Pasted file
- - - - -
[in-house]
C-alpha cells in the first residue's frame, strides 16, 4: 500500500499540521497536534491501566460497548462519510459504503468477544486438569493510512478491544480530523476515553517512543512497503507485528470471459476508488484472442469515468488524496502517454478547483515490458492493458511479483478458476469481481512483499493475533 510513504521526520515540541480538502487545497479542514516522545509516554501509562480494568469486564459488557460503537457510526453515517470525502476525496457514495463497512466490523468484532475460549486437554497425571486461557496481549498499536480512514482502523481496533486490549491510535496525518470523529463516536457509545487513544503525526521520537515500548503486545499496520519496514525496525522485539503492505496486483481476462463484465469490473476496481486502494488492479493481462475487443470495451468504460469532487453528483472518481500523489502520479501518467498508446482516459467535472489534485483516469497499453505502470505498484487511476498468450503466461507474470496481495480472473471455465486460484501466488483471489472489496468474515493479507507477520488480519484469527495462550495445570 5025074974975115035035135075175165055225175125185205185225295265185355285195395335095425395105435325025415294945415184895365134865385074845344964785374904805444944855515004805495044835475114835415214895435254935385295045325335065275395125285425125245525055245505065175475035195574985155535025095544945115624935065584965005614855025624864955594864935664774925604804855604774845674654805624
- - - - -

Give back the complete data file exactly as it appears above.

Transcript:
[in-house]
C-alpha cells in the first residue's frame, strides 16, 4: 500500500499540521497536534491501566460497548462519510459504503468477544486438569493510512478491544480530523476515553517512543512497503507485528470471459476508488484472442469515468488524496502517454478547483515490458492493458511479483478458476469481481512483499493475533 510513504521526520515540541480538502487545497479542514516522545509516554501509562480494568469486564459488557460503537457510526453515517470525502476525496457514495463497512466490523468484532475460549486437554497425571486461557496481549498499536480512514482502523481496533486490549491510535496525518470523529463516536457509545487513544503525526521520537515500548503486545499496520519496514525496525522485539503492505496486483481476462463484465469490473476496481486502494488492479493481462475487443470495451468504460469532487453528483472518481500523489502520479501518467498508446482516459467535472489534485483516469497499453505502470505498484487511476498468450503466461507474470496481495480472473471455465486460484501466488483471489472489496468474515493479507507477520488480519484469527495462550495445570 5025074974975115035035135075175165055225175125185205185225295265185355285195395335095425395105435325025415294945415184895365134865385074845344964785374904805444944855515004805495044835475114835415214895435254935385295045325335065275395125285425125245525055245505065175475035195574985155535025095544945115624935065584965005614855025624864955594864935664774925604804855604774845674654805624